A Resource-based, Constructivist Approach To Learning
A Resource-based, Constructivist Approach To Learning" The Technology Source, July/August 2003. Available online at http://ts.mivu.org/default.asp?show=article&id=1034. The article is reprinted here with permission of the publisher.
The syllabus is usually an orphan in virtual learning design strategies, a text-based given that replicates in digital form its paper twin. Most online courses pay little heed to it, content to have the syllabus serve traditional calendar and administrative functions. There is nothing inherently "sizzling" about the syllabus, and since it structures the course, it seems a poor candidate for constructivist innovation. Yet its capacity to serve as an overarching structure is precisely the reason to select the syllabus for an inquiry into innovative course design and delivery: The syllabus is the instructional roadmap for the course, and all other course functionalities are dependent upon it. A well-designed syllabus is a blueprint for student success in a course; conversely, a poorly conceptualized syllabus may contain the seeds of student failure. How, then, can we make the syllabus a robust, content-rich learning environment that fosters student success?
The interactive syllabus is an instructional design tool that attempts to solve some fundamental problems in course design and delivery. By using the term "interactive," I do not mean to suggest an intelligent expert system able to give diagnostic feedback or one that is adjustable based on the learner's knowledge (Baniulus & Tamulynas, 1997). Rather, I mean a learner-manipulated environment in which concepts are presented in different ways and at different times, resulting in multiple and adaptive interpretations necessary for knowledge acquisition. In this sense, the interactive syllabus is a design tool that facilitates the implementation of broader constructivist strategies in an Internet-delivered course site. (For an overview of constructivist principles, see Exhibit 1.) The interactive syllabus becomes the first agent in a reactive stream of course objects, including task-driven assignments, simulations, and communication tools that allow meaning to be negotiated. When incorporated into online course design, the interactive syllabus can provide a high level of initial interaction between the learner and the material, resulting in increasingly progressive engagement with course materials in a nonlinear and adaptive process. It is an instructional design tool that falls within the confines of what Perkins (1991) has labeled "beyond information given" (BIG) constructivism.
The advent of course management systems brings urgency to providing a truly interactive design for the course syllabus. Too often, uploading word-processed documents directly into the system is confused with "putting content" into a course site. The syllabus has not been broken down into components such as Course Objectives, Course Requirements, and Grading Policies. These prescriptive items are often lumped together with the potentially more interesting descriptive features of a syllabus that outline the topics to be studied. The interactive syllabus exploits these descriptive items and creates a robust learning environment in an open format that permits self-determined investigation. As such, the interactive syllabus becomes the initial reservoir of course knowledge that permits students to engage in fruitful and profound study.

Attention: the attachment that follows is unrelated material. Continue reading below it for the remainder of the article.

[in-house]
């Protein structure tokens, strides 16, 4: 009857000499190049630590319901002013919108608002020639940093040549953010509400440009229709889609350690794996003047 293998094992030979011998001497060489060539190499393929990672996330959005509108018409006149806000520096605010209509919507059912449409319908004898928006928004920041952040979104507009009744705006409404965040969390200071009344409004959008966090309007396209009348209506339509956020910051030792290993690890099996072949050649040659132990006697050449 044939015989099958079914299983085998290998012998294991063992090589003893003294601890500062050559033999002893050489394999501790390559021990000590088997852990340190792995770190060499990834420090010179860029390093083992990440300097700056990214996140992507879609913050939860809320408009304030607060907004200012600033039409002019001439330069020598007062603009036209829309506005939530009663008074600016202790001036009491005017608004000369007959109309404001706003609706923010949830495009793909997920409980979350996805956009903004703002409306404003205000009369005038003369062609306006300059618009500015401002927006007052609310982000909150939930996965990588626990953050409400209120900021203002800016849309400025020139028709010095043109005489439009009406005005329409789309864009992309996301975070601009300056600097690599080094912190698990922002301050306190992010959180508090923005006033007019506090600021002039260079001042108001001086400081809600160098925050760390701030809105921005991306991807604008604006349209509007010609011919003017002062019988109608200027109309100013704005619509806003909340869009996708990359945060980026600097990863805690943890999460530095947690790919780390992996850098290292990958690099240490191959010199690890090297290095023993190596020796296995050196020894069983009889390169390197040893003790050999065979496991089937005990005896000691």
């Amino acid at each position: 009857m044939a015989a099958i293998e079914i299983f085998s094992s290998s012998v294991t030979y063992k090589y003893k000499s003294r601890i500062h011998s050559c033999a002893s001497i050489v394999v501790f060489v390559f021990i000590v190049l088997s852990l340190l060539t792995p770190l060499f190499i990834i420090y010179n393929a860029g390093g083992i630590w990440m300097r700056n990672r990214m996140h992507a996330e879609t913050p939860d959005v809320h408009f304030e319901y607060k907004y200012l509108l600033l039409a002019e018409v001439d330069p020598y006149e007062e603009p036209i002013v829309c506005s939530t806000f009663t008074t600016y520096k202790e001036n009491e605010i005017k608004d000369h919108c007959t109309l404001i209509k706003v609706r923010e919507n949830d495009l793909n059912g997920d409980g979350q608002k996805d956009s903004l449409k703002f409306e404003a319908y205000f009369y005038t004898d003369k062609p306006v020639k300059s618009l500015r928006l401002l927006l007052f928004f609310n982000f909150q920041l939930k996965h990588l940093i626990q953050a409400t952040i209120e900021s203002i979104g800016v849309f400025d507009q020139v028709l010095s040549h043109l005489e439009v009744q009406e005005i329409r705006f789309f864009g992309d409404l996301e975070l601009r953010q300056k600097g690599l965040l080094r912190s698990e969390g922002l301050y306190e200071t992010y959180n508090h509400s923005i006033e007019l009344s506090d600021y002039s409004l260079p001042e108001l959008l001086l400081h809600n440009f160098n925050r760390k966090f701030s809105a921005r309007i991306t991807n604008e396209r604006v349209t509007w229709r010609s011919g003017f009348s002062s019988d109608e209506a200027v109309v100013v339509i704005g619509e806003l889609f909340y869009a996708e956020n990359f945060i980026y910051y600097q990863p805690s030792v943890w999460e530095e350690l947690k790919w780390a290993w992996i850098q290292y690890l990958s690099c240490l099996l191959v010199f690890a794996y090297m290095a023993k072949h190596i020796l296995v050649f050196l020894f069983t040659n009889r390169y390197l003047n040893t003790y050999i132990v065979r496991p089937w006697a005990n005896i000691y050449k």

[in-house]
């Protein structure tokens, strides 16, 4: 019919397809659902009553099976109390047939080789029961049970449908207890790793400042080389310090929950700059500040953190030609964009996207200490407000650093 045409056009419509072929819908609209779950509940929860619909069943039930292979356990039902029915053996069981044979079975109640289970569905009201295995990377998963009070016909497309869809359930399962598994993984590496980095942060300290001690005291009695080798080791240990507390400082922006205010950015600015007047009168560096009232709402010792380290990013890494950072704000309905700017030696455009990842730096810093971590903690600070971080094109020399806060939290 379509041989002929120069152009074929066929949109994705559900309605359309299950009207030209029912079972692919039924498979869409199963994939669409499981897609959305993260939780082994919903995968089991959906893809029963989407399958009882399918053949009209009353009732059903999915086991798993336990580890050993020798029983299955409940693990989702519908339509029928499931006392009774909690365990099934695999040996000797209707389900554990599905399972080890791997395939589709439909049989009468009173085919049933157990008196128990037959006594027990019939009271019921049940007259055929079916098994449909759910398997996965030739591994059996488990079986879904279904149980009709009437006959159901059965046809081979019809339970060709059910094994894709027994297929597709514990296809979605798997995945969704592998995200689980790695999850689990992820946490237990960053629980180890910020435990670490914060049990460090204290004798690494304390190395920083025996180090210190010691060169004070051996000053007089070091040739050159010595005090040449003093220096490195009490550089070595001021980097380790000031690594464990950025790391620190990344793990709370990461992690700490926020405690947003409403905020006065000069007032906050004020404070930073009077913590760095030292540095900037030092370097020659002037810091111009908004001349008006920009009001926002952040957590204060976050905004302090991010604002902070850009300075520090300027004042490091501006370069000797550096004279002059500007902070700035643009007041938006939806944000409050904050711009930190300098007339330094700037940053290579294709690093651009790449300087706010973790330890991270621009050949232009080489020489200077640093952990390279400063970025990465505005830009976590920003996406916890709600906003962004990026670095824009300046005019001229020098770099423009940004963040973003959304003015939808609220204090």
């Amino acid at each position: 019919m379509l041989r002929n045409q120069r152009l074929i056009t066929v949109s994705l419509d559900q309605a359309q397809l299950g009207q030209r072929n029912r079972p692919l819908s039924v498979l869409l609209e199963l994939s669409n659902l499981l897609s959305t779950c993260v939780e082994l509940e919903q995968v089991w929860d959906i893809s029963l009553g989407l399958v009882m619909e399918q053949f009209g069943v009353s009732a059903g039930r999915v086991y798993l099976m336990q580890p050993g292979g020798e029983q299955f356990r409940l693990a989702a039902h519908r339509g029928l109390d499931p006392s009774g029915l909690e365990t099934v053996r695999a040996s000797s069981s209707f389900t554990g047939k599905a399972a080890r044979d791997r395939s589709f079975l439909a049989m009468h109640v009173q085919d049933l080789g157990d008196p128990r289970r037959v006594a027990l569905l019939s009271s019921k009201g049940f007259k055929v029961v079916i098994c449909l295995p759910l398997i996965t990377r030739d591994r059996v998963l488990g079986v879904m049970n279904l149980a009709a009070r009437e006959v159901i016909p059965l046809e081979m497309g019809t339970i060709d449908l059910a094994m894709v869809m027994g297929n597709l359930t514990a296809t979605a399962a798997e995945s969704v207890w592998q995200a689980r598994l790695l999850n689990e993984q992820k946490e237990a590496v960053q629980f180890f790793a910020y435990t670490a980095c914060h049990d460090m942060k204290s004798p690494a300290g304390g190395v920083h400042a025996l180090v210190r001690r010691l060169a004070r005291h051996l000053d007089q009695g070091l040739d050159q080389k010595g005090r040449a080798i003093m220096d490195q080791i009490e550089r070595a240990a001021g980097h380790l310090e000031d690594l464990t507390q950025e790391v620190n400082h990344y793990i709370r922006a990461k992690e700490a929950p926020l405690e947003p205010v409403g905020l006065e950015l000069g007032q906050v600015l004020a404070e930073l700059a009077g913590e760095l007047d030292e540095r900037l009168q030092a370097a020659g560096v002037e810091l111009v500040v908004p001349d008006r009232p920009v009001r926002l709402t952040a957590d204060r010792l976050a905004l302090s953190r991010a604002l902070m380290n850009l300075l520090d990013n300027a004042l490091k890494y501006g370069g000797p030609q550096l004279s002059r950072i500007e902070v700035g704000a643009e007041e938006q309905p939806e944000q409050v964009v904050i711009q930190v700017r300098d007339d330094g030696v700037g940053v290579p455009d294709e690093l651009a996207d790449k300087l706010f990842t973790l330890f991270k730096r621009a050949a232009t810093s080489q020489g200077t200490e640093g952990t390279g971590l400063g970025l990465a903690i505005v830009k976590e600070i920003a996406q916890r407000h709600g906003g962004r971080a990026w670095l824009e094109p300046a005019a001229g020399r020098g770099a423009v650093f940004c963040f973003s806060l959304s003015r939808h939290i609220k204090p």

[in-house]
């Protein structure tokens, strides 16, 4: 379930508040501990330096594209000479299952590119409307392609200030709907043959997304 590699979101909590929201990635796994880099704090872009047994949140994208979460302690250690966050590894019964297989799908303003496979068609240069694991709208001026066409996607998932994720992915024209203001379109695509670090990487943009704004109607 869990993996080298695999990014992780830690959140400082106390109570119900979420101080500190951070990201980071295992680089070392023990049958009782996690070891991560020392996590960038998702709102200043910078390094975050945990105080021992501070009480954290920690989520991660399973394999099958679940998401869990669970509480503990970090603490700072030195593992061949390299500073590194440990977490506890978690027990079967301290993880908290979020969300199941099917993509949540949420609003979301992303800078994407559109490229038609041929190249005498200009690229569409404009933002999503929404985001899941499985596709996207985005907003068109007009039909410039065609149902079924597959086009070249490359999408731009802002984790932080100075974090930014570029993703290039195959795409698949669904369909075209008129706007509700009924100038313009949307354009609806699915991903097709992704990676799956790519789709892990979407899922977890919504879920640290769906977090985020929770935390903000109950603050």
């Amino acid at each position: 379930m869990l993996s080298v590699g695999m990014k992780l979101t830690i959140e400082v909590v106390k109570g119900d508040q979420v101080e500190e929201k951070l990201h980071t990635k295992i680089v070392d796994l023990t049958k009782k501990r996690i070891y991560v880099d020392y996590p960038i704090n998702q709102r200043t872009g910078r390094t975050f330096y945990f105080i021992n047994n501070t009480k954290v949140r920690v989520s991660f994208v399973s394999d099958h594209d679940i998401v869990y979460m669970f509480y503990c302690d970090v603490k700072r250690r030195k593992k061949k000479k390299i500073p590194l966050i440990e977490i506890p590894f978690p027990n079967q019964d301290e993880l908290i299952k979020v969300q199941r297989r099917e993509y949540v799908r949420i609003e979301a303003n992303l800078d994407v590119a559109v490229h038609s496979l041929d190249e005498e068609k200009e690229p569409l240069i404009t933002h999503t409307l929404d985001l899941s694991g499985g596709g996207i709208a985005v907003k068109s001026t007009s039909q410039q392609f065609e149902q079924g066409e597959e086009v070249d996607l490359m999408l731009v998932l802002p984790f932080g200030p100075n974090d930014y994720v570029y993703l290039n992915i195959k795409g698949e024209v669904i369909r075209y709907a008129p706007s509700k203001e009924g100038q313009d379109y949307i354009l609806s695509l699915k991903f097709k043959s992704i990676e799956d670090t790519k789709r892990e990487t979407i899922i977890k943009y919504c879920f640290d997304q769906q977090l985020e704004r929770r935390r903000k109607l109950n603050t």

In offering an overview of the interactive syllabus, this article draws upon my prior experience in researching its design and pedagogical value, experience that eventually contributed to a teacher training workshop course I taught at Brooklyn College. Whether a course is hybrid in nature (i.e., one in which online materials supplement classroom work) or fully online, the interactive syllabus is a vital component of a successful virtual learning environment.
Adapting the Interactive Syllabus to the Subject Matter
There are two different learning domains that influence the design of the interactive syllabus. The first is the well-structured domain, represented by the physical sciences. Here the subject matter is often complex or multi-dimensional, but it is not open to interpretation. It must be learned in an orderly, sequential fashion in order for the student to master the subject. In this case, the interactive syllabus must initially present a representation that clearly illustrates the subject before soliciting further student engagement in projects or other activities. For instance, in the interactive syllabus for a microbiology course, a Flash animation displays one key concept slated for discussion (Figure 1). The animation heads the interactive syllabus and puts into motion what would otherwise be a static and less intuitive presentation. In this way, a rigorous discipline is adapted to a more flexible learning environment and to different student learning styles.
Ill-structured domains (such as history, literature, art history, and music appreciation) are greatly enriched with the use of multimedia content that permits the open acquisition of knowledge in a nonstructured way. Because ill-structured domains require students to appreciate complex interactions among several key concepts, a good interactive syllabus will contain diverse media that encourage exploration by all students. For example, in the interactive syllabus for a course on imperialism, students can learn about Gandhi by reading about his life, viewing documentary video clips about his life and work, or viewing a multimedia slide show about his life. With the use of additional hypertext and multimedia resources, students engage with great autonomy in deeper explorations of the British Raj (Figure 2), leading them to a greater understanding of imperialism. These understandings are communicated through social discourse with the instructor and with other students on the discussion board. The result is higher level thinking produced by a "cross fertilization of information sources across media formats" (Strommen & Lincoln, 2002).